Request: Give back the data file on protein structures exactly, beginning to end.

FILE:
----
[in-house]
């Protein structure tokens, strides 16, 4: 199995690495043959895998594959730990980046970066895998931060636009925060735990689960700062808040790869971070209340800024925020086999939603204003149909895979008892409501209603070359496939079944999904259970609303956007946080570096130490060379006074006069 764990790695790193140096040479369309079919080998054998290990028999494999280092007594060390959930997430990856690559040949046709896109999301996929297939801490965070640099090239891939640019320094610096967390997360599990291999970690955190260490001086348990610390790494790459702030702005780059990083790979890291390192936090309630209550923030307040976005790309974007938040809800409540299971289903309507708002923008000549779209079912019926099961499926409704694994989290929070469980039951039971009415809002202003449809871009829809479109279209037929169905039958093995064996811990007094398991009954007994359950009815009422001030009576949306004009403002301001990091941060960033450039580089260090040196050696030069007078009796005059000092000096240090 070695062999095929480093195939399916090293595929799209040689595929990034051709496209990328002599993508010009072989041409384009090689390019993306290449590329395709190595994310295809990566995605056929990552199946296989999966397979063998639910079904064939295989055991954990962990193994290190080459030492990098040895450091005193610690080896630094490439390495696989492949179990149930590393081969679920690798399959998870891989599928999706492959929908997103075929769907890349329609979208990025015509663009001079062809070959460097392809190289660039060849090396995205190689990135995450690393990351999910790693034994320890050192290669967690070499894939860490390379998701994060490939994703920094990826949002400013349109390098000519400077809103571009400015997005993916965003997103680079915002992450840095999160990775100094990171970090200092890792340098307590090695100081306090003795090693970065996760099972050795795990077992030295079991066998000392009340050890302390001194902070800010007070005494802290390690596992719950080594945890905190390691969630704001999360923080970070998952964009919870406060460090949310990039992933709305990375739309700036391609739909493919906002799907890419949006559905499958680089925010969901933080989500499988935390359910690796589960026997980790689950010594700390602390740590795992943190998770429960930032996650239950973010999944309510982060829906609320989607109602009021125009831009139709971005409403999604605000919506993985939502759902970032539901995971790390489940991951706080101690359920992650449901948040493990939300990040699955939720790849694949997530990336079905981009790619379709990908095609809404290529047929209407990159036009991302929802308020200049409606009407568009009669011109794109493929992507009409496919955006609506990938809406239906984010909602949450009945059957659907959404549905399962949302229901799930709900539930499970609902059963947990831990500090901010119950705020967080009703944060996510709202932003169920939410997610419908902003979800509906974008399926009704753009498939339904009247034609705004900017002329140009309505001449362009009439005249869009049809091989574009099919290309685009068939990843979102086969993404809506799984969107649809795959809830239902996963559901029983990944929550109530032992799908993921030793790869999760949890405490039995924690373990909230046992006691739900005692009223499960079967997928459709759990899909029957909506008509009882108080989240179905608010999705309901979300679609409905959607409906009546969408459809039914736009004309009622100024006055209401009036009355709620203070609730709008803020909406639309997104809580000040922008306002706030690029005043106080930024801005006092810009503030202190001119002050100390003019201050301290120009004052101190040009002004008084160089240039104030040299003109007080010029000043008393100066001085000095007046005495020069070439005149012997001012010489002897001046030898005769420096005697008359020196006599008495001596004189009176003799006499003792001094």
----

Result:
[in-house]
């Protein structure tokens, strides 16, 4: 199995690495043959895998594959730990980046970066895998931060636009925060735990689960700062808040790869971070209340800024925020086999939603204003149909895979008892409501209603070359496939079944999904259970609303956007946080570096130490060379006074006069 764990790695790193140096040479369309079919080998054998290990028999494999280092007594060390959930997430990856690559040949046709896109999301996929297939801490965070640099090239891939640019320094610096967390997360599990291999970690955190260490001086348990610390790494790459702030702005780059990083790979890291390192936090309630209550923030307040976005790309974007938040809800409540299971289903309507708002923008000549779209079912019926099961499926409704694994989290929070469980039951039971009415809002202003449809871009829809479109279209037929169905039958093995064996811990007094398991009954007994359950009815009422001030009576949306004009403002301001990091941060960033450039580089260090040196050696030069007078009796005059000092000096240090 070695062999095929480093195939399916090293595929799209040689595929990034051709496209990328002599993508010009072989041409384009090689390019993306290449590329395709190595994310295809990566995605056929990552199946296989999966397979063998639910079904064939295989055991954990962990193994290190080459030492990098040895450091005193610690080896630094490439390495696989492949179990149930590393081969679920690798399959998870891989599928999706492959929908997103075929769907890349329609979208990025015509663009001079062809070959460097392809190289660039060849090396995205190689990135995450690393990351999910790693034994320890050192290669967690070499894939860490390379998701994060490939994703920094990826949002400013349109390098000519400077809103571009400015997005993916965003997103680079915002992450840095999160990775100094990171970090200092890792340098307590090695100081306090003795090693970065996760099972050795795990077992030295079991066998000392009340050890302390001194902070800010007070005494802290390690596992719950080594945890905190390691969630704001999360923080970070998952964009919870406060460090949310990039992933709305990375739309700036391609739909493919906002799907890419949006559905499958680089925010969901933080989500499988935390359910690796589960026997980790689950010594700390602390740590795992943190998770429960930032996650239950973010999944309510982060829906609320989607109602009021125009831009139709971005409403999604605000919506993985939502759902970032539901995971790390489940991951706080101690359920992650449901948040493990939300990040699955939720790849694949997530990336079905981009790619379709990908095609809404290529047929209407990159036009991302929802308020200049409606009407568009009669011109794109493929992507009409496919955006609506990938809406239906984010909602949450009945059957659907959404549905399962949302229901799930709900539930499970609902059963947990831990500090901010119950705020967080009703944060996510709202932003169920939410997610419908902003979800509906974008399926009704753009498939339904009247034609705004900017002329140009309505001449362009009439005249869009049809091989574009099919290309685009068939990843979102086969993404809506799984969107649809795959809830239902996963559901029983990944929550109530032992799908993921030793790869999760949890405490039995924690373990909230046992006691739900005692009223499960079967997928459709759990899909029957909506008509009882108080989240179905608010999705309901979300679609409905959607409906009546969408459809039914736009004309009622100024006055209401009036009355709620203070609730709008803020909406639309997104809580000040922008306002706030690029005043106080930024801005006092810009503030202190001119002050100390003019201050301290120009004052101190040009002004008084160089240039104030040299003109007080010029000043008393100066001085000095007046005495020069070439005149012997001012010489002897001046030898005769420096005697008359020196006599008495001596004189009176003799006499003792001094």